While I try to commit myself to any film I watch, seeing it through to the end just as one would look at every corner of a painting before deciding it was crap...I admittedly only continued to watch this film for the sake of my viewing partner who had far more interest than I...and because I really wanted to see some fucking blood and a head roll by the end of the movie. It would have at least vindicated some of the two-hours spent gaping at the poorly researched presentation of a historical figure's life in the cinematic equivalent of paper dolls. No one in this film struck me as a three-dimensional human....just pretty paper dolls dressed up as the roles of a little girl's fantasy in which no one understands her, no one loves her, and she just wants to have fun. If written by a 15 year old, this film may seem insightful and mature. For a thirty-six year old writer and director, however, it is self-indulgent and vapid.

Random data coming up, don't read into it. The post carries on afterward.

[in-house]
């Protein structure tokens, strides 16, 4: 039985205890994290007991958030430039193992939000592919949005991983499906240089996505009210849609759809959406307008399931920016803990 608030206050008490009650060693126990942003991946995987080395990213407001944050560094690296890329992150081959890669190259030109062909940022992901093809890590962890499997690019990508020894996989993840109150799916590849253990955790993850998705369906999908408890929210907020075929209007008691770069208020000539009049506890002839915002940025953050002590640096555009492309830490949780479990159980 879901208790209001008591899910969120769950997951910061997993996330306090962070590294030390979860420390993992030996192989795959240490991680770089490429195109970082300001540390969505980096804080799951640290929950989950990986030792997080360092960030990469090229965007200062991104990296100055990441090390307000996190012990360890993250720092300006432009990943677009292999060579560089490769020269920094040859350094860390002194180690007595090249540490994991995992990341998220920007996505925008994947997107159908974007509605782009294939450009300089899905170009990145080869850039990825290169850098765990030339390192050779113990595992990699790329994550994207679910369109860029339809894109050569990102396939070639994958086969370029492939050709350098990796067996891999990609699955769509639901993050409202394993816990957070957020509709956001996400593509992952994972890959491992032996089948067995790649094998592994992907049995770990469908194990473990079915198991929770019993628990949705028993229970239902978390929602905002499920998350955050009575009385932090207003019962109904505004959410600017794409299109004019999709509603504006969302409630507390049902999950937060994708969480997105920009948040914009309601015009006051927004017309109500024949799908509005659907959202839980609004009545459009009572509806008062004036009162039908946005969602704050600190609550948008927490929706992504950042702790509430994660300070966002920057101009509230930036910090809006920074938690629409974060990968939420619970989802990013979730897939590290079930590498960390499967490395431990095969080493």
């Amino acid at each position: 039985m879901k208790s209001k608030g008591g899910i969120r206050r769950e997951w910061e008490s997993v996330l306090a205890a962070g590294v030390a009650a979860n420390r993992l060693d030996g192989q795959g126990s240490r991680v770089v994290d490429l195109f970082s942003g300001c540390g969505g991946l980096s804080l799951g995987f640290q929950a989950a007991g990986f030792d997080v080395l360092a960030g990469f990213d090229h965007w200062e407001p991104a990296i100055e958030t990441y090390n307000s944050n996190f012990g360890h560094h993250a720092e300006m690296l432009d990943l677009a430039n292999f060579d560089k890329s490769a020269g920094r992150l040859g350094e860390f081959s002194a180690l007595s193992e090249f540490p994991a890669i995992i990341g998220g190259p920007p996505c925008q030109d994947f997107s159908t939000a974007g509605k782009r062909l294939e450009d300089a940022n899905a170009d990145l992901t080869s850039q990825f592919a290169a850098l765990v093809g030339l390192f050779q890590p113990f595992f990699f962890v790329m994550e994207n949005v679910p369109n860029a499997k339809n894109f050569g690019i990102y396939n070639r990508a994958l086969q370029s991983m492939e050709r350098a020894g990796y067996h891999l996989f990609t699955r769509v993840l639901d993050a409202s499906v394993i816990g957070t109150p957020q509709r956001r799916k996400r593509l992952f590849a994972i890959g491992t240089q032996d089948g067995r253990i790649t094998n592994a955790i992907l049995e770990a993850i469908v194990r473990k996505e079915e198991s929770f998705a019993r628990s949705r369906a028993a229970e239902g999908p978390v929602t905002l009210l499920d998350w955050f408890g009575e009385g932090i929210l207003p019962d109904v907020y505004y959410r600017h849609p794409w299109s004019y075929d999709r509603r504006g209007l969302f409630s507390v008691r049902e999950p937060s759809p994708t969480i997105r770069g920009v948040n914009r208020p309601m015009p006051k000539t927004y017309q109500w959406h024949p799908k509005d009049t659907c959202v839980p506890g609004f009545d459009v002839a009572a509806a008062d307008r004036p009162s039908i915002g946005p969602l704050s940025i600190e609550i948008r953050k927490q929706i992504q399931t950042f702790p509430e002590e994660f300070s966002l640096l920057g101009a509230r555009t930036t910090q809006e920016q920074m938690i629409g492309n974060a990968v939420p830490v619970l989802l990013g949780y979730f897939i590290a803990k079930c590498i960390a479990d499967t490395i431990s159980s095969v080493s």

When one considers that at thirty-eight years old, the real Marie Antoinette had lost everything dear to her, including her head, the film does nothing to convince us that this was a great loss to France or Humankind. With one snip of my scissors...this two-dimensional Marie Antoinette loses its head. The charge? Failure to perform.